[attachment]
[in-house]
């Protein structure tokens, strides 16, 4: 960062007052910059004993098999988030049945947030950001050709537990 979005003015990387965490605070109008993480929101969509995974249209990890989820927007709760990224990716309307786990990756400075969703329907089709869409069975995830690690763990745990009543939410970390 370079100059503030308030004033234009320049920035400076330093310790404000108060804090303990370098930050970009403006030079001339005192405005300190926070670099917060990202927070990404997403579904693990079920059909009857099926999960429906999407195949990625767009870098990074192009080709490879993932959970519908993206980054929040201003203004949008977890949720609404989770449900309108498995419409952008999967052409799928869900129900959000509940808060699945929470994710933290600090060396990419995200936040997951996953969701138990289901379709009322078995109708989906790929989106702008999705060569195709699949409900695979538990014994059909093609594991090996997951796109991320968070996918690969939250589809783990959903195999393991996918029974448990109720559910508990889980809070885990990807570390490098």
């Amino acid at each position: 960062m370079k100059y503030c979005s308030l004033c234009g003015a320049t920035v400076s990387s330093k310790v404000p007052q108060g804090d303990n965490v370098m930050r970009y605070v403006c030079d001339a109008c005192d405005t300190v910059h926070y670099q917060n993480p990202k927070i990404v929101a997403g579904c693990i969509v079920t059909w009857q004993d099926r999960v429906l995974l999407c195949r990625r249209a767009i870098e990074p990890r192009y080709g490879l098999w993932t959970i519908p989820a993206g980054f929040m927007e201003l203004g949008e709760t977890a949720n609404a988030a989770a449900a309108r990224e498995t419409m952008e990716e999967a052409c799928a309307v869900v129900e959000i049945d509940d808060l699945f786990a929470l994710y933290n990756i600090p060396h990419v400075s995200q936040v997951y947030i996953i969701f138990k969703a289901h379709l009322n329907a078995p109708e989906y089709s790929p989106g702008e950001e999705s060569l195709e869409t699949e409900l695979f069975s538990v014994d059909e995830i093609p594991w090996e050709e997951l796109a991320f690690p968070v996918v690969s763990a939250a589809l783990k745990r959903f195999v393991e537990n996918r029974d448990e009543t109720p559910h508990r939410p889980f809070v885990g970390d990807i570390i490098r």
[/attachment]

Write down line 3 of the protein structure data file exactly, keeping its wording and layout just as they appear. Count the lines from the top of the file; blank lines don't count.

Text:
């Amino acid at each position: 960062m370079k100059y503030c979005s308030l004033c234009g003015a320049t920035v400076s990387s330093k310790v404000p007052q108060g804090d303990n965490v370098m930050r970009y605070v403006c030079d001339a109008c005192d405005t300190v910059h926070y670099q917060n993480p990202k927070i990404v929101a997403g579904c693990i969509v079920t059909w009857q004993d099926r999960v429906l995974l999407c195949r990625r249209a767009i870098e990074p990890r192009y080709g490879l098999w993932t959970i519908p989820a993206g980054f929040m927007e201003l203004g949008e709760t977890a949720n609404a988030a989770a449900a309108r990224e498995t419409m952008e990716e999967a052409c799928a309307v869900v129900e959000i049945d509940d808060l699945f786990a929470l994710y933290n990756i600090p060396h990419v400075s995200q936040v997951y947030i996953i969701f138990k969703a289901h379709l009322n329907a078995p109708e989906y089709s790929p989106g702008e950001e999705s060569l195709e869409t699949e409900l695979f069975s538990v014994d059909e995830i093609p594991w090996e050709e997951l796109a991320f690690p968070v996918v690969s763990a939250a589809l783990k745990r959903f195999v393991e537990n996918r029974d448990e009543t109720p559910h508990r939410p889980f809070v885990g970390d990807i570390i490098r």